CZ: Wow! I did not expect that. Thank you! I must tell you – I am honored to have even the least bit of influence upon someone who commits to do a triathlon of any length. In my role, I get a lot more out of it than I give. Which Ironmans have you raced?
TW: I raced (term used loosely) at Ironman Arizona in 2005. My time was 14:04. My plan for this year is Ironman Coeur d’Alene. I am hoping to finish as comfortably as possible. Originally, the plan was for me to do IMCdA in June, then the Virginia Double Iron in October. I had my first century ride of the season a few weeks ago, and it hurt a lot. I decided not to try and double my fitness in the short time between IMCdA and the Double. So I reprioritized my season and I will spend the rest of the summer working on an ultra distance base.
CZ: Prior to that first Ironman, you seemed really nervous about whether you could finish. Now that you are an Ironman finisher, what would you tell someone in a similar situation embarking on their first Ironman?
TW: I would tell someone who’s nervous, that they should try to stick to their training schedule. The hardest part of IM racing isn’t the race, but the training. In training, you can’t get too excited about good training days or too upset about bad ones because you will encounter both over the course of your training. If you trust your schedule and relax on race day you will be fine. Oh, and don’t eat raw seafood the day before the race…trust me.
CZ: Have you done anything different to prepare for Coeur d'Alene?
TW: I switched training plans this year for IMCdA. Last year, I used a training plan from Tripower.org. Mike Plumb’s training was distance-based, and this year I used a plan that is time-based. I think I like the distance-based training better. For someone like me who is slow, I can wrap my brain around running 20 miles or riding 100 miles easier than running for 3 hours or riding for 6. Also, my tolerance for certain foods has changed. Last year on the bike I used an Ironman cocktail consisting of 2 scoops of CarboPro, 2 scoops of Cytomax and 2 scoops of Met Endurance totaling about 600 calories per bottle. I would use 2 bottles every 3 hours. I didn’t need any solid foods or gels. This season, I can’t stomach this drink. Through a process of elimination, I figured it was the Met Endurance that I couldn’t handle. I’m currently working on my race nutrition and hopefully, I will have it worked out by race day.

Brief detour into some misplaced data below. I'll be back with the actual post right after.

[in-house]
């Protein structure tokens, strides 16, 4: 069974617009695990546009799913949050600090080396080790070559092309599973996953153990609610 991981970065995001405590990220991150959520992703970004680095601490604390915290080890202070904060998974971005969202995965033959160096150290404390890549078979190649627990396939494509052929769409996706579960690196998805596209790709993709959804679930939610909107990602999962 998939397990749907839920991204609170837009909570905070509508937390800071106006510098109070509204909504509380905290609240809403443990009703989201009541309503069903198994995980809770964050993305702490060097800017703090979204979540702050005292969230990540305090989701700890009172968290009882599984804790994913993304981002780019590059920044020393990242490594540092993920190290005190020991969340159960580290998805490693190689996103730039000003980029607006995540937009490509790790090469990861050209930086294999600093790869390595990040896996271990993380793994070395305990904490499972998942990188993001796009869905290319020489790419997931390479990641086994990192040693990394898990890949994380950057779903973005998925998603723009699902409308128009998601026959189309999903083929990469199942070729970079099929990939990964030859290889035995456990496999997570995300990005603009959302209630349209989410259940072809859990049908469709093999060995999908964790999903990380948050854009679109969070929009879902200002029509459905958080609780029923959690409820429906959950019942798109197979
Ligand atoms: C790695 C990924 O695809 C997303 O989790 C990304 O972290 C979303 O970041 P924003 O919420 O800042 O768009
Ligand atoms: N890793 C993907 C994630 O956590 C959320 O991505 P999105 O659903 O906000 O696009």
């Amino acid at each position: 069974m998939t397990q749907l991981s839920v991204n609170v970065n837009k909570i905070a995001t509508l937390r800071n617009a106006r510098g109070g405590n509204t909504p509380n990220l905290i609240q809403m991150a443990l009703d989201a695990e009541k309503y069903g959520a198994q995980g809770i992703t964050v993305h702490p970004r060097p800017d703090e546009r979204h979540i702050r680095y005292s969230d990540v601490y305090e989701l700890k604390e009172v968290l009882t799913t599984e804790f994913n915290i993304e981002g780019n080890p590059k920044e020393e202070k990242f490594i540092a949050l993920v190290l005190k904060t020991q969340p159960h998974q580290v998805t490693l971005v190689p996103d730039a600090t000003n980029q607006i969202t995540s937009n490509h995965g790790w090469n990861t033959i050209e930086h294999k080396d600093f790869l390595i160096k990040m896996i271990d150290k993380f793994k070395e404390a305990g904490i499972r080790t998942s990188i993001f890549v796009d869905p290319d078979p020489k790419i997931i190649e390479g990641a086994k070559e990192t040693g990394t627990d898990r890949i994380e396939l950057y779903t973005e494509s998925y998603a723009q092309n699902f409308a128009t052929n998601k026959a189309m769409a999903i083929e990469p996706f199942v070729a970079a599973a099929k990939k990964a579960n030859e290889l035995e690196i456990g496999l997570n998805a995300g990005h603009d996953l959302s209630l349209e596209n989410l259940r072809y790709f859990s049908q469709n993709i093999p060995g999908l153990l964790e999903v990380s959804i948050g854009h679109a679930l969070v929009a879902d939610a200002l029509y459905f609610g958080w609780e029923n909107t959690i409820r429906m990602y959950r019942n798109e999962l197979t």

My key workouts for both seasons are mostly the same: swim 3,500 – 5,000 yards twice a week, 1-2 bike workouts during the week, one track workout or interval day, one long bike day and one long run day. Then I had some easy run days during the week as well.
CZ: Tell us about the Swim Buddy Program and your involvement with that?
TW: In 2004, I had the privilege of volunteering as a swim buddy at the Reebok Women’s Triathlon. A swim buddy is someone who swims alongside a nervous swimmer to give them moral support. Most of the time, these swimmers can easily do the distance in a pool, but get overwhelmed in open water in a race situation. All they need is to see someone else near them, and they’re fine. For me, it’s such a rewarding experience knowing that I was able to help someone finish a race that they might have DNF’d or worse yet DNS because they were scared. Just like I did 2 years prior.
I thought that if the women in the Reebok race appreciated it, then so would other first time triathletes in other races. Last season I contacted KOZ Enterprises. I asked if this is something I could do at all of their races, and they agreed. I really appreciate Rick and his staff letting me do this. I know they could use the volunteers in other areas of the race. I will continue to organize the Swim Buddy program as long as they let me.